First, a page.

Monday, January 23, 2012

To: Friends & Supporters

From: Gary L. Bauer

COUNTDOWN TO VICTORY: 288 DAYS TO THE 2012 ELECTIONS

Newt Takes South Carolina

Former Speaker of the House Newt Gingrich convincingly won the South Carolina primary Saturday, taking 40% of the vote. Former Massachusetts Governor Mitt Romney was second with 28%, followed by former Pennsylvania Senator Rick Santorum (17%) and Texas Congressman Ron Paul (13%). The race is now anyone's to win!

I think it is clear from these results that conservative primary voters are looking for a "fighter" for conservative values, and Newt struck a nerve in the debates. He clearly stole the show at the last debate, refusing to be cowed by the liberal media.

It's also worth noting that Gingrich won 44% of self-identified born-again/evangelical Christians and he won a plurality (38%) of female voters. That's not surprising in many ways. Gingrich and Santorum have talked extensively about religious liberty and religious persecution. Both men, but Newt especially, have made reining in rogue judges a key issue.

People of faith also believe in redemption. While Gingrich acknowledges his past failures, he also says that his faith is more important to him now, and the voters of South Carolina chose to take him at his word that he is a changed man.

Lastly, here's some encouraging news: There was a huge spike in participation in Saturday's primary compared to four years ago. In 2008, roughly 430,000 people voted. This weekend, more than 600,000 went to the polls despite terrible weather that included tornado watches over 18 counties.

Race Down To Three Serious Candidates

Iowa and New Hampshire winnowed the field from seven candidates to four. But no one is dropping out after South Carolina. Rather than anointing a front-runner, the early primary states have given each of the top three contenders a victory -- Santorum in Iowa, Romney in New Hampshire and Gingrich in South Carolina. As Rick Santorum put it, "Three states, three different winners. What a country!"

In Saturday's South Carolina primary, Rick Santorum once again outpolled expectations. The RealClearPolitics.com average had Santorum running fourth at 12%. One pre-primary poll even put Santorum in single digits, with Paul pulling ahead. Yet Santorum finished well above that mark and Paul faded as more voters focused on his appeasement foreign policy.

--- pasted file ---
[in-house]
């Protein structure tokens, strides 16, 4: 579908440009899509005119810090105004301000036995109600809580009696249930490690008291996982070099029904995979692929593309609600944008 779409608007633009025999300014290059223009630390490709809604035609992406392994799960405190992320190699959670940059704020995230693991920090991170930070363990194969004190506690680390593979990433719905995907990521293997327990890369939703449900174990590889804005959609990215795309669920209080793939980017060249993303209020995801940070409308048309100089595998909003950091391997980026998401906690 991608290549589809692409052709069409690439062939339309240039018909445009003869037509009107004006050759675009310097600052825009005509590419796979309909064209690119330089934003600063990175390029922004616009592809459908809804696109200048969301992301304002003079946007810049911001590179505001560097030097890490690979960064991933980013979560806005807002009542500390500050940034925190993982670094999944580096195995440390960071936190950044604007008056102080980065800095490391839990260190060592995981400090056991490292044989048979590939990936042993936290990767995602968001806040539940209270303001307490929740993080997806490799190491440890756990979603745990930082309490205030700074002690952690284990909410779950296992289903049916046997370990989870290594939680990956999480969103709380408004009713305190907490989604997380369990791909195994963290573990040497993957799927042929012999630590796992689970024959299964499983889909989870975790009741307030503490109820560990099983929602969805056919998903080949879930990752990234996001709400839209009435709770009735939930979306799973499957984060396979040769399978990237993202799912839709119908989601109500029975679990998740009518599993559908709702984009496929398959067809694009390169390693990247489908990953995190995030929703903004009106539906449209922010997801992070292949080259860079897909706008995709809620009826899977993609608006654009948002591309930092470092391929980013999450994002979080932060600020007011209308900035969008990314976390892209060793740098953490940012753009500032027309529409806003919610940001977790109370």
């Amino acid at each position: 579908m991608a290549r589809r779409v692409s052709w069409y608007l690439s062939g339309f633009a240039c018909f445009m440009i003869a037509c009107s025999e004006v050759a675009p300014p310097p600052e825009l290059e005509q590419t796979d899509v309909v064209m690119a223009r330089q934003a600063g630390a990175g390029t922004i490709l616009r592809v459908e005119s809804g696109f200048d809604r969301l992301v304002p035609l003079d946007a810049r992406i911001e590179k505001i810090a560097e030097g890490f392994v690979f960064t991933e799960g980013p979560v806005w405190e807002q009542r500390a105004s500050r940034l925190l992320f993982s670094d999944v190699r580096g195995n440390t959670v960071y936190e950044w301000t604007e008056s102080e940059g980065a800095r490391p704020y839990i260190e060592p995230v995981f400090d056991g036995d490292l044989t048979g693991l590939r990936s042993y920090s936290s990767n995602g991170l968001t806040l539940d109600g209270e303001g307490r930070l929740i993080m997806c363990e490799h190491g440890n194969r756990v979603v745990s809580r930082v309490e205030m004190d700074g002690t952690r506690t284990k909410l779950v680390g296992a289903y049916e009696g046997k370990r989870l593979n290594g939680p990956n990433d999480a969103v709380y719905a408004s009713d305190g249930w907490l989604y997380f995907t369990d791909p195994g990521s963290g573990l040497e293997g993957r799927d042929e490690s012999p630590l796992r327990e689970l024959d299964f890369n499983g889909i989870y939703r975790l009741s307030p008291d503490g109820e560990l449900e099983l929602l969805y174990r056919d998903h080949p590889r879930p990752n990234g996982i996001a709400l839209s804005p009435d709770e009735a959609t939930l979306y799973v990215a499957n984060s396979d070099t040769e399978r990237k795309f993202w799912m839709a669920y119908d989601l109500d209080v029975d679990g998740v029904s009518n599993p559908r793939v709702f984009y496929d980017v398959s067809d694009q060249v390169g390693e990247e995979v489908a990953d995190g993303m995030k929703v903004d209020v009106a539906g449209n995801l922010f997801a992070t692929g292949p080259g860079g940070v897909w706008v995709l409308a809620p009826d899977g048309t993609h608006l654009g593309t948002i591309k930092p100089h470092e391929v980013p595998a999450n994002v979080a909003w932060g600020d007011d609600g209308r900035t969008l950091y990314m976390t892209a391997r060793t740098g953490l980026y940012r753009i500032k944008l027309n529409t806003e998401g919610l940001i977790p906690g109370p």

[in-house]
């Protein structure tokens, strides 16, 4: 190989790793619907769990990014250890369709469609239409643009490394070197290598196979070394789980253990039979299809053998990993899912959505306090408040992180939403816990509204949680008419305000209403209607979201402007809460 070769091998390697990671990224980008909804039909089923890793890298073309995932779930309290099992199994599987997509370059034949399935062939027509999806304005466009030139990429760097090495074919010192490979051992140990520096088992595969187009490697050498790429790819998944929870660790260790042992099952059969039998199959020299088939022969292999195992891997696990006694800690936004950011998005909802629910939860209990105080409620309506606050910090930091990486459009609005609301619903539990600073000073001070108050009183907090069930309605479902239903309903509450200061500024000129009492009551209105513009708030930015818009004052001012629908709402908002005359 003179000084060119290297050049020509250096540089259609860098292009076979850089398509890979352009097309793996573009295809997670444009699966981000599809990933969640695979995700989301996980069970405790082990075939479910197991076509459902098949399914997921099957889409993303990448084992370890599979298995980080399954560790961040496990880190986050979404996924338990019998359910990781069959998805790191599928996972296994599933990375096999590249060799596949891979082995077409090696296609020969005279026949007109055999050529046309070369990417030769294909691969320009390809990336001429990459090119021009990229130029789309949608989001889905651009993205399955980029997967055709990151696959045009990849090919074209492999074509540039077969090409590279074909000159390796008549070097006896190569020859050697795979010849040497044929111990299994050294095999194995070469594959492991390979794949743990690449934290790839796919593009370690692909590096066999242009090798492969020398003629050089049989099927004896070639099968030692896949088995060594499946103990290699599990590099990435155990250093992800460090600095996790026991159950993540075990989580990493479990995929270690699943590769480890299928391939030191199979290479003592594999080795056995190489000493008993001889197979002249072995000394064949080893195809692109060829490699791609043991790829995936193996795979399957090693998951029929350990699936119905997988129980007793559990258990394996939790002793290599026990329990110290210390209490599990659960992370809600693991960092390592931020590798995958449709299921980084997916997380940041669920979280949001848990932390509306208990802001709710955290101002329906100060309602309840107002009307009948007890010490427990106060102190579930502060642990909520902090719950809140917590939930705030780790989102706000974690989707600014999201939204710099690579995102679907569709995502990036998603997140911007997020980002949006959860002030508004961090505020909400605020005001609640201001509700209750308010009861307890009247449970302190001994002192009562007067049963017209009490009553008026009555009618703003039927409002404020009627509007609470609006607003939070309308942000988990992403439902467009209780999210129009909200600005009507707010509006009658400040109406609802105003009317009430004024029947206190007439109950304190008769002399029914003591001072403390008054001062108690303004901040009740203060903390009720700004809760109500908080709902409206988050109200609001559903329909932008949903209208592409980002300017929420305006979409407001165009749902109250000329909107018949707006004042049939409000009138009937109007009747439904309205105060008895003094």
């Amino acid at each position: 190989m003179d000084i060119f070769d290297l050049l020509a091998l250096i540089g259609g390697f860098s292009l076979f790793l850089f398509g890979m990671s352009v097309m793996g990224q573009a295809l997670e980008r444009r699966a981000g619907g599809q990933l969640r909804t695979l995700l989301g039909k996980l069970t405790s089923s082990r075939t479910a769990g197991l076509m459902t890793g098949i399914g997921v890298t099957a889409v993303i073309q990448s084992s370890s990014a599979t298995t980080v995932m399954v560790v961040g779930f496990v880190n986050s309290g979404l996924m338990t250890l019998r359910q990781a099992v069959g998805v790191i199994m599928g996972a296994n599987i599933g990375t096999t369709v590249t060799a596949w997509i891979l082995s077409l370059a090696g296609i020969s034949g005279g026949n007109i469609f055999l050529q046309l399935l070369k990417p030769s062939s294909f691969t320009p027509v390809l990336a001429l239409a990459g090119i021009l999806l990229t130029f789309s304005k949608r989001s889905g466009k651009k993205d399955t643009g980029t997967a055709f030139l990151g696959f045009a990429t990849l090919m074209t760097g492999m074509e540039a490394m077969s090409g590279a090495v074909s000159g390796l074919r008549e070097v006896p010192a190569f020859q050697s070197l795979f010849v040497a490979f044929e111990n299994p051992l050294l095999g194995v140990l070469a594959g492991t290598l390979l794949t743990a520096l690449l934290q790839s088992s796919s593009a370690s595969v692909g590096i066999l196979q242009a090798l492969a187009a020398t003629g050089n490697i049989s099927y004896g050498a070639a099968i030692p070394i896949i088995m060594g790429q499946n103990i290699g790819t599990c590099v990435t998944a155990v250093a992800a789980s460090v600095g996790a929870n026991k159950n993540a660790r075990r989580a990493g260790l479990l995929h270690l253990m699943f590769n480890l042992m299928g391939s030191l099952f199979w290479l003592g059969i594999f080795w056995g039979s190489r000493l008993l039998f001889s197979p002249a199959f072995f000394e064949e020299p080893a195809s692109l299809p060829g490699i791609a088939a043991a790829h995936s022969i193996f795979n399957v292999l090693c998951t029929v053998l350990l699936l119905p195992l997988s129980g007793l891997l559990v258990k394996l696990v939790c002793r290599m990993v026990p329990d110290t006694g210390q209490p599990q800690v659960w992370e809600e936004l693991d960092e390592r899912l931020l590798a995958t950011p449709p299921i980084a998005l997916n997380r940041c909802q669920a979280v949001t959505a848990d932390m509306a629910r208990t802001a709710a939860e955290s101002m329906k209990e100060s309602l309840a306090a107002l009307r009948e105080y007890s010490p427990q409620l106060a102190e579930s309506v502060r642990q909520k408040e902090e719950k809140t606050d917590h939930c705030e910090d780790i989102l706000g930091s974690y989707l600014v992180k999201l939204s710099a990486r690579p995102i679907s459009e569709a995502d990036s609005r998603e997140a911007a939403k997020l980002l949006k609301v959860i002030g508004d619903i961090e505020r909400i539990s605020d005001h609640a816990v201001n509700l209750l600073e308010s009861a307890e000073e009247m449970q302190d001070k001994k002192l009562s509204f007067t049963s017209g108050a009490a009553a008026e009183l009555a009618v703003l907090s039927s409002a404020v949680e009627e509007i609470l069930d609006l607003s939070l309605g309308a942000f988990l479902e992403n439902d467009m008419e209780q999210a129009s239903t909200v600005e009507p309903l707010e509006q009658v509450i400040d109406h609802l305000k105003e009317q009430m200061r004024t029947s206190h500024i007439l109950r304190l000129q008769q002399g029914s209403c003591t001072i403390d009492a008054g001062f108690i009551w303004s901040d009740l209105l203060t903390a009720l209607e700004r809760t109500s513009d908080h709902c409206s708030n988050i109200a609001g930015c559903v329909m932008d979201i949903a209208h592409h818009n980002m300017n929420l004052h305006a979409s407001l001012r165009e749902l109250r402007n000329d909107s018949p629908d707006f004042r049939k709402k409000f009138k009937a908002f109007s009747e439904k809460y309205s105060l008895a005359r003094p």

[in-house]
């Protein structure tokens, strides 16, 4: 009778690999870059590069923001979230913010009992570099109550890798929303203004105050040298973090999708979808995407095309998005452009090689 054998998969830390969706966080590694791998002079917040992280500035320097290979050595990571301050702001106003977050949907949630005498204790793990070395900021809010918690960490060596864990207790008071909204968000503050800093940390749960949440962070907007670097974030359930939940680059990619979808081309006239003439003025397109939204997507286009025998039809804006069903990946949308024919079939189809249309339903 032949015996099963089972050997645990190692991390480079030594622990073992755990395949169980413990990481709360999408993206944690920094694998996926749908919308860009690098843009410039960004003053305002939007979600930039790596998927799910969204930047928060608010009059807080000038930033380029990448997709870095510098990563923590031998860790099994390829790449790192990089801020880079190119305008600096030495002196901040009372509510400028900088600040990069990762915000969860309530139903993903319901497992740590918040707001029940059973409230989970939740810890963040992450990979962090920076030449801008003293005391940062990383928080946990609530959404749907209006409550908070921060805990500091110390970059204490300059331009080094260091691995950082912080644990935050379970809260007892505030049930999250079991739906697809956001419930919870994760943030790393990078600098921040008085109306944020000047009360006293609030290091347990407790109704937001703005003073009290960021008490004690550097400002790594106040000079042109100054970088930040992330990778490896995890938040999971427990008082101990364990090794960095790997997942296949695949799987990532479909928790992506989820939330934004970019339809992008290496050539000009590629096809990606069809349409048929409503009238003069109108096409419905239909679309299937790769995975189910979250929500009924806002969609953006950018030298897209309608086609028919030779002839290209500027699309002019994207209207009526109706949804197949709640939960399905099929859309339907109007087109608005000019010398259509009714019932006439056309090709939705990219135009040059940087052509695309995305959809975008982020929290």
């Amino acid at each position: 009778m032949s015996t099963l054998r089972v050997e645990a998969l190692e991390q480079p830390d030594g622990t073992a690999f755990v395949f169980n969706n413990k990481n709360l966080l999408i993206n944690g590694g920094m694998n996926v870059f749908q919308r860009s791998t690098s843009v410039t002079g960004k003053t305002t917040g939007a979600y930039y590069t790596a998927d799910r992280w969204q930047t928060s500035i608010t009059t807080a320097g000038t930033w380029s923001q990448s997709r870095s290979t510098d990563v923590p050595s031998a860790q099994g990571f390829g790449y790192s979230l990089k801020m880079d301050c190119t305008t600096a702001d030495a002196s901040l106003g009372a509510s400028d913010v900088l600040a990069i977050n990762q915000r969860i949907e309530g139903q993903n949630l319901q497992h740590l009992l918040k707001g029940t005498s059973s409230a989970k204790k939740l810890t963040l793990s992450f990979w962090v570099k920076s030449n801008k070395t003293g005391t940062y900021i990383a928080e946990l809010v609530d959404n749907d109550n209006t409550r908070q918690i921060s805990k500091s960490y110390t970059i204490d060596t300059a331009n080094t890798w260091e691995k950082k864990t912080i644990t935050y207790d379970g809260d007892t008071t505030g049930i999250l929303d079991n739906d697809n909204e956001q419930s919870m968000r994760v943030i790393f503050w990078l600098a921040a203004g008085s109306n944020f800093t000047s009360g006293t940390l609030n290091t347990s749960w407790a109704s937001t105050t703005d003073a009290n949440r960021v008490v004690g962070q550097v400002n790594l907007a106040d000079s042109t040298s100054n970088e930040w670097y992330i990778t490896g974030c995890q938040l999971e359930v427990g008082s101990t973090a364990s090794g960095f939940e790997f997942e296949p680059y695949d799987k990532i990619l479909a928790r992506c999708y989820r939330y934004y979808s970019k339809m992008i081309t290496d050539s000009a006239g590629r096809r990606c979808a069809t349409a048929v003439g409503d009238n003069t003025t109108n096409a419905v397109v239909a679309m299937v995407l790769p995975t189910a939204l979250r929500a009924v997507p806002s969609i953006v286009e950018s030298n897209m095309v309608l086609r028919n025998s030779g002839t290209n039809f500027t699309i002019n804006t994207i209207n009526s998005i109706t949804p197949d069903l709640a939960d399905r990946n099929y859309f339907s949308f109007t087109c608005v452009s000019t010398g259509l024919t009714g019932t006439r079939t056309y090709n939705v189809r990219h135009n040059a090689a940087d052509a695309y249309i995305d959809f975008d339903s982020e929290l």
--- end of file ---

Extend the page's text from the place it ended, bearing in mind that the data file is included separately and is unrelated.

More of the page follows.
What happens next? Romney and the GOP establishment will do everything they can to stop Gingrich's momentum. Gingrich has to demonstrate that South Carolina wasn't a fluke. If the two savage one another in the days ahead, Santorum could well emerge from that battle as the conservative alternative without the "baggage" that Gingrich carries.

Electability Is Subjective

I know conservatives want to win in November, but I hope we don't fall for some oft-repeated myths. One of them is electability and the notion that we should support Candidate X because he/she is the most electable.

Electability is a completely subjective concept. Polling data can be useful, but it is only a snapshot of what conditions are now. It tells you little about what the landscape will be in November.

The GOP establishment argues that the more moderate the candidate is, the more electable they are. There is no evidence of that at all. Just ask President Dole or President McCain. A lot of pundits and the party establishment said Ronald Reagan was too extreme and unelectable. The rest is history.

The conventional wisdom says that you have to get independent voters in order to win. That is true. But the media and the establishment have convinced themselves that independent voters and moderate voters are the same, and that is not true. Many independents are in fact disgruntled conservatives who left the GOP in recent years because it was not conservative enough!